On DolarToday, the actual exchange rate between BsF (Bolívares fuertes) and the U.S. dollar can be found. However, in other places you will read that the exchange rate is about 6.4:1 (Bolivares fuertes:USD). This currency has been called black exchange - i.e. black market. In addition, it was the exchange you got from CADIVI in some conditions.

Why is it like that? How is it possible there are two different exchange rates?

1 Answer 1


Venezuela is a command economy, and one that isn't doing terribly well right now, with rampant inflation in the several hundred percent range. As such, they've tried to limit or eliminate exchanges between their currency and foreign currencies.

Currently, they allow a limited amount of exchange at fixed rates (according to a Bloomberg article, those vary between 6.3, 13.5, and 200) for certain purchases, and then otherwise disallow exchange between the currencies. However, there is a black market (illegal in Venezuela, but legal in the US) which allows the price to float, and is much higher - 800 or so according to that article from last year. A recent Valuewalk article lists the black market rate at closer to 900, and slightly different official rates. It's worth a read as it explains the different official rates in detail:

Currently there are four exchange rates: First is the official one, called CENCOEX, and which charges 6.30 bolivars to the dollar. It is only intended for the importation of food and medicine.

The next two exchange rates are SICAD I (12 bolivars per dollar) and SICAD 2 (50 bolivars per dollar); they assign dollars to enterprises that import all other types of goods. Because of the fact that US dollars are limited, coupons are auctioned only sporadically; usually weekly in the case of SICAD 1 and daily for SICAD 2. However, due to the economic crisis, no dollars have been allocated for these foreign exchange transactions and there hasn’t been an auction since August 18, 2015. As of November 2015, the Venezuelan government held only $16 billion in foreign exchange reserves, the lowest level in over ten years, and an amount that will dry up completely in four years time at the current rate of depletion.

The last and newest exchange rate is the SIMADI, currently at 200 bolivars per dollar. This rate is reserved for the purchase and sale of foreign currency to individuals and businesses.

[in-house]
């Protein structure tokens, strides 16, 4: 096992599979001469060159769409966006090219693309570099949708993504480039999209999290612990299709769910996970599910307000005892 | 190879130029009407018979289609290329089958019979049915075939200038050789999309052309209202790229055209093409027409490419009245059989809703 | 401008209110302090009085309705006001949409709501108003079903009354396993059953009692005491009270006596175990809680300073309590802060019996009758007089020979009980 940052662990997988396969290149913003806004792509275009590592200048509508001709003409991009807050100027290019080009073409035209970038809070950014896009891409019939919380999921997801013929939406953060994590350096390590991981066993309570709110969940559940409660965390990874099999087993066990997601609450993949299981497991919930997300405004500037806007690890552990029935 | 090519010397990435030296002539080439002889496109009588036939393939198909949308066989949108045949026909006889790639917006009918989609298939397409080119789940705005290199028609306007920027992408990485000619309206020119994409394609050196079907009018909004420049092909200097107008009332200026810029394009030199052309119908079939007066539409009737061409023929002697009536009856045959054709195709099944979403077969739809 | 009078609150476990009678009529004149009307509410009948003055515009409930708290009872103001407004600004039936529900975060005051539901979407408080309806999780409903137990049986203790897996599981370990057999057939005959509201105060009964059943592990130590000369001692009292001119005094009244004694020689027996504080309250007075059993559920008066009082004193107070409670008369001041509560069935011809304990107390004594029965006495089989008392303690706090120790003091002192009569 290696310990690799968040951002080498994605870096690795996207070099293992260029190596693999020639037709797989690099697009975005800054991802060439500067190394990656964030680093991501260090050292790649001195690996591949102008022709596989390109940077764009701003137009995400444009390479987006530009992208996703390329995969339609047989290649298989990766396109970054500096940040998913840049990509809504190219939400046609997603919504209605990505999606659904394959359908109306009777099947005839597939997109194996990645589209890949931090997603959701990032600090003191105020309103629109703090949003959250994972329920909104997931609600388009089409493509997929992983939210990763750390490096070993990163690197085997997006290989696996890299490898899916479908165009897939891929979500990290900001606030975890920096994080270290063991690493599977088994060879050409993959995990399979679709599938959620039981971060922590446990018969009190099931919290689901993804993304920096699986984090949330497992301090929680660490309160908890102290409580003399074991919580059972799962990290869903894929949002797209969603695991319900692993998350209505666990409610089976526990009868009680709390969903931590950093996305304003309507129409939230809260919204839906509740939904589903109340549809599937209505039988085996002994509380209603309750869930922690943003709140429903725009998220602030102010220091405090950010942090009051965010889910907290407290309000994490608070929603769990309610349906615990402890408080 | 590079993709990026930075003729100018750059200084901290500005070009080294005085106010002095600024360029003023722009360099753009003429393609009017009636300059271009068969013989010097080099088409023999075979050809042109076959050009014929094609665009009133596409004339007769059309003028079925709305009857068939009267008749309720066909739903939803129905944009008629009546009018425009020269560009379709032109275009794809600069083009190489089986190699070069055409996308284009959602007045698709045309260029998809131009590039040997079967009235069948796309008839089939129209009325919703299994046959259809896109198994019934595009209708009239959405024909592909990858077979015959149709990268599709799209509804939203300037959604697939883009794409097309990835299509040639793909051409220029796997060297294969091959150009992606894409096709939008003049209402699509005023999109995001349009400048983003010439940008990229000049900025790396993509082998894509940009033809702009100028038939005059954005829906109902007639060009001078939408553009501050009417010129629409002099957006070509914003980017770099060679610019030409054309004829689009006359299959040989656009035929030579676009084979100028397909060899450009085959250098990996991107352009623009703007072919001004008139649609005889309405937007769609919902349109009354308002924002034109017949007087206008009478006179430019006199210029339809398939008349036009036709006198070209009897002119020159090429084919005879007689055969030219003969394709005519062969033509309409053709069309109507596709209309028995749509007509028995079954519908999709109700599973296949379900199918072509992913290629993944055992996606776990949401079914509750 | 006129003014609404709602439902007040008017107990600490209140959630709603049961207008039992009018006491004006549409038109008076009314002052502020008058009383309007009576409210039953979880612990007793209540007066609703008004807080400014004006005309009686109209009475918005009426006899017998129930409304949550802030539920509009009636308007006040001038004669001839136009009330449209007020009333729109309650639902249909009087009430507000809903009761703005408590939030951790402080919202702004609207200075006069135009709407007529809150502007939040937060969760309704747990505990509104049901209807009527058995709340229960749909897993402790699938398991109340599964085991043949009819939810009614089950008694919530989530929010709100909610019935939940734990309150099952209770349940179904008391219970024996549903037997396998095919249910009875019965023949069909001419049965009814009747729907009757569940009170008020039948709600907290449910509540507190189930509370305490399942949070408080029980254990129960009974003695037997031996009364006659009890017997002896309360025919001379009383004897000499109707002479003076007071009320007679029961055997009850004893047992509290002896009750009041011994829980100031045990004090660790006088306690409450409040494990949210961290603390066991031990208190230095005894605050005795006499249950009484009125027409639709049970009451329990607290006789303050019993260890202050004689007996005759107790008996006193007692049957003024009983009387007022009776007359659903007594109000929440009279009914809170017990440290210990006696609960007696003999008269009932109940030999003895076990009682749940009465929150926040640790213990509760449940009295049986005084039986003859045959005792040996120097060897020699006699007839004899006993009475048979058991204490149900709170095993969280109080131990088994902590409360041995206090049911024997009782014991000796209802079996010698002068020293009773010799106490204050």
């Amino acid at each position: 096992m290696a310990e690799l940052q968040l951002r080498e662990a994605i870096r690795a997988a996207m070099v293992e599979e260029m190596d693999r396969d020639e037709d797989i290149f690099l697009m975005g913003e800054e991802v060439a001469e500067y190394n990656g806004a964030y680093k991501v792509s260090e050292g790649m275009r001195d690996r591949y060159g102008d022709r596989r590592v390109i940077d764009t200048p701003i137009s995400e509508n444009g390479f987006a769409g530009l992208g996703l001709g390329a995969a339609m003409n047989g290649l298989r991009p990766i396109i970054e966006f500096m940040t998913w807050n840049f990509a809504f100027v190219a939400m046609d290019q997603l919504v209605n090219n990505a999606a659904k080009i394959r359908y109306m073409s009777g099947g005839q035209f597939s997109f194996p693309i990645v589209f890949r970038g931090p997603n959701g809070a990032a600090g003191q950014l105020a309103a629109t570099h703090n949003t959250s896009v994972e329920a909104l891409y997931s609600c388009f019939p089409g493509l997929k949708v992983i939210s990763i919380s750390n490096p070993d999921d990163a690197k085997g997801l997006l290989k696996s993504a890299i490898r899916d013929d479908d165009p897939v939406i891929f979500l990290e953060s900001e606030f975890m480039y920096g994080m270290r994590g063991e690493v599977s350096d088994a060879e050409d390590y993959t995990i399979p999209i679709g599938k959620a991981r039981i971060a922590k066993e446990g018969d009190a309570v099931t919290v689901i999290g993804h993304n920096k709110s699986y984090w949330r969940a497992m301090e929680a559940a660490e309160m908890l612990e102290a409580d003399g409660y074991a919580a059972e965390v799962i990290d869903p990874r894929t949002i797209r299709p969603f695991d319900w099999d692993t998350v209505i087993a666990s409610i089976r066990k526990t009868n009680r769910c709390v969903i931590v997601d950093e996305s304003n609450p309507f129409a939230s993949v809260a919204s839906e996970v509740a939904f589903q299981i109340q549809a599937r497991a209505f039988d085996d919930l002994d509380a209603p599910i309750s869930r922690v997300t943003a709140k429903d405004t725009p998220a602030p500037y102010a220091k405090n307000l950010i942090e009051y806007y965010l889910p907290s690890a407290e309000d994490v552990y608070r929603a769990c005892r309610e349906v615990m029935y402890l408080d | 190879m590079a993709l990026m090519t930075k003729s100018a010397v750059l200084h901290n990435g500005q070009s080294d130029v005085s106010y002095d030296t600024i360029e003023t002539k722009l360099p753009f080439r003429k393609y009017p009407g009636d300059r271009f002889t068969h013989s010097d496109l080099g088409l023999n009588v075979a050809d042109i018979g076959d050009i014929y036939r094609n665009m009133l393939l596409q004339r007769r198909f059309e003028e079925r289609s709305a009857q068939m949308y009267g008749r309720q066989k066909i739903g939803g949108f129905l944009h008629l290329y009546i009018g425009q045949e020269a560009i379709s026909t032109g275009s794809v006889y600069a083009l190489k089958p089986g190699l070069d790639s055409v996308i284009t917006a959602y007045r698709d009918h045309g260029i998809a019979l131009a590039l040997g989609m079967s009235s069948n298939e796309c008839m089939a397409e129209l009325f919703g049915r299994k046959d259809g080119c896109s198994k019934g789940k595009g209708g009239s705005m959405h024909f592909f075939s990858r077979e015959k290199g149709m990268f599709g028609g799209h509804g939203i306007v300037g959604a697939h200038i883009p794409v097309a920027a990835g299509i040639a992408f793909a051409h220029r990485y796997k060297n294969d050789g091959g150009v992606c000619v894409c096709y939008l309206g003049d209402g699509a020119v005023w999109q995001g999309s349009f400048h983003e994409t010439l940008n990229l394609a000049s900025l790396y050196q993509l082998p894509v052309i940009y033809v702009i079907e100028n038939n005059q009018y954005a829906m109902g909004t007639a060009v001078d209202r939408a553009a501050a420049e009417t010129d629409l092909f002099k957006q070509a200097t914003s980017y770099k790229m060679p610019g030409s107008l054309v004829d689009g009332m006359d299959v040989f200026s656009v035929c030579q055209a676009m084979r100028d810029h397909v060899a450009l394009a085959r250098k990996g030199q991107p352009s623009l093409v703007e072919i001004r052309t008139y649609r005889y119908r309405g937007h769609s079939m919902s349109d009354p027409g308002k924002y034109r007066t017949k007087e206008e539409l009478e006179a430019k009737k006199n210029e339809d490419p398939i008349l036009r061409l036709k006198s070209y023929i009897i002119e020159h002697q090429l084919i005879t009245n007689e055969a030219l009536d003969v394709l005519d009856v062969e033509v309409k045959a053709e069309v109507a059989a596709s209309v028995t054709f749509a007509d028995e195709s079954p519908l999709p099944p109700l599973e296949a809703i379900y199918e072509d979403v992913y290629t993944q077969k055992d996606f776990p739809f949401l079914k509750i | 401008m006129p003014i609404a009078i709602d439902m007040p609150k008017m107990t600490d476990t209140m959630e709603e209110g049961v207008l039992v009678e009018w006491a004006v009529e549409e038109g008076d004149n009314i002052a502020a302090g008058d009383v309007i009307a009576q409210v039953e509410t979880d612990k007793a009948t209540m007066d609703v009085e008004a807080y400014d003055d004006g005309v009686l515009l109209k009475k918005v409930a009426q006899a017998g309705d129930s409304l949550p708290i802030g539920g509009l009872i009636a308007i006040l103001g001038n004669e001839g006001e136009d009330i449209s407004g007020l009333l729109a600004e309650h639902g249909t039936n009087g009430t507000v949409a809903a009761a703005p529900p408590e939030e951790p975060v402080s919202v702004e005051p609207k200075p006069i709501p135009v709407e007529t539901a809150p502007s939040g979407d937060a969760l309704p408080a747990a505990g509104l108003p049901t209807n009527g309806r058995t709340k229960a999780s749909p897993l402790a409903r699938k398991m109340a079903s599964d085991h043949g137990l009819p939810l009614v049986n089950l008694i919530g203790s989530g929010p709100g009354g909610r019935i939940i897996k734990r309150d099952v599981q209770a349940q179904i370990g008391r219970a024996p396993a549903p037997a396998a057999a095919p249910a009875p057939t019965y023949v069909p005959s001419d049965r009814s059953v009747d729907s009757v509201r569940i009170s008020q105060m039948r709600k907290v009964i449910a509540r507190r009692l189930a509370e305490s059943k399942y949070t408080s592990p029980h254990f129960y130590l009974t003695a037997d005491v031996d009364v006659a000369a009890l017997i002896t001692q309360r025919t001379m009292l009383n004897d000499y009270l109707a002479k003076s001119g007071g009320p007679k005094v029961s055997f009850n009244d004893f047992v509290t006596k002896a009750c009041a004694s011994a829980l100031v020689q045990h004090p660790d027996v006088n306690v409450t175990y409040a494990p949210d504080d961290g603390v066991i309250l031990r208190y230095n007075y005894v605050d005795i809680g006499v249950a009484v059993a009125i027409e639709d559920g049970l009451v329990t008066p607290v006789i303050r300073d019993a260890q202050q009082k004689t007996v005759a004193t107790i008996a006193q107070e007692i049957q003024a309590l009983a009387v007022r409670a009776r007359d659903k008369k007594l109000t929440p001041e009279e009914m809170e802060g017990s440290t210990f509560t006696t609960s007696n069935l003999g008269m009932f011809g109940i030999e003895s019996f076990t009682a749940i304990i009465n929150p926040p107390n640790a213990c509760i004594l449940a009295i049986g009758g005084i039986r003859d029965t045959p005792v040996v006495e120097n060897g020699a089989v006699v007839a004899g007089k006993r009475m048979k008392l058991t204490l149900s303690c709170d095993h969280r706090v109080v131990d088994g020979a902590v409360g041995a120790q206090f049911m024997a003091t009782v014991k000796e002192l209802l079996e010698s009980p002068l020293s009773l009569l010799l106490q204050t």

• How does this limit/elimination help? Commented Mar 1, 2016 at 20:07
  • Well, it doesn't really, but it's a common thing in command economies to avoid capital flight. It doesn't really work since the black market is perfectly functional, but...
    – Joe
    Commented Mar 1, 2016 at 20:08
  • The exchange restrictions help because the nation only has a limited supply of foreign currency available. It only has its reserves, plus whatever it can bring in by providing goods or services people will pay foreign currency for. The intent is twofold: keep everyone from cashing out their bolivars; and preserve limited foreign currency reserves for imports of goods like food and medicine. Commented Mar 1, 2016 at 22:19
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    It doesn't help. Indeed, it's arguable that it makes things much worse for almost everyone in the country. However, it helps the people currently running the country to hang on to power, and that's what's important to them.
    – jamesqf
    Commented Mar 2, 2016 at 3:58
  • I should clarify "help." The exchange restrictions are intended to "help" fulfill the monetary policy of the people in power, who will have different goals from the people trying to exchange their money. Depending on the state of the black market, the restrictions may not have any real effect at all. Commented Mar 2, 2016 at 9:00

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